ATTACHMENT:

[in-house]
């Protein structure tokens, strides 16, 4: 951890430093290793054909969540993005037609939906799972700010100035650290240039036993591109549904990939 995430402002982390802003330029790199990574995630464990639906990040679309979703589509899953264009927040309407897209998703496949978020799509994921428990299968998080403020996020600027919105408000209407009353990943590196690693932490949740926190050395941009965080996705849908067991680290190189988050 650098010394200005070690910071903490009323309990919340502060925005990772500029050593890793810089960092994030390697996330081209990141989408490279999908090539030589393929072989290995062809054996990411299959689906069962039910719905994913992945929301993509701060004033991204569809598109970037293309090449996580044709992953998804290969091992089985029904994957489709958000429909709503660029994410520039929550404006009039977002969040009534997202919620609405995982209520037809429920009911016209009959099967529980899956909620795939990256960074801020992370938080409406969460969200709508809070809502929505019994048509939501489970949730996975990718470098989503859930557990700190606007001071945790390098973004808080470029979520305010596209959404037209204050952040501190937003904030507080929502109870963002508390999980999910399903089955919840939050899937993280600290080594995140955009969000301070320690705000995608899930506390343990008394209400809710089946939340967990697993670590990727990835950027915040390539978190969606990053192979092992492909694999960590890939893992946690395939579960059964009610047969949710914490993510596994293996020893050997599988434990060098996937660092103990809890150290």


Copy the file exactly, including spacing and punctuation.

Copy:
[in-house]
């Protein structure tokens, strides 16, 4: 951890430093290793054909969540993005037609939906799972700010100035650290240039036993591109549904990939 995430402002982390802003330029790199990574995630464990639906990040679309979703589509899953264009927040309407897209998703496949978020799509994921428990299968998080403020996020600027919105408000209407009353990943590196690693932490949740926190050395941009965080996705849908067991680290190189988050 650098010394200005070690910071903490009323309990919340502060925005990772500029050593890793810089960092994030390697996330081209990141989408490279999908090539030589393929072989290995062809054996990411299959689906069962039910719905994913992945929301993509701060004033991204569809598109970037293309090449996580044709992953998804290969091992089985029904994957489709958000429909709503660029994410520039929550404006009039977002969040009534997202919620609405995982209520037809429920009911016209009959099967529980899956909620795939990256960074801020992370938080409406969460969200709508809070809502929505019994048509939501489970949730996975990718470098989503859930557990700190606007001071945790390098973004808080470029979520305010596209959404037209204050952040501190937003904030507080929502109870963002508390999980999910399903089955919840939050899937993280600290080594995140955009969000301070320690705000995608899930506390343990008394209400809710089946939340967990697993670590990727990835950027915040390539978190969606990053192979092992492909694999960590890939893992946690395939579960059964009610047969949710914490993510596994293996020893050997599988434990060098996937660092103990809890150290």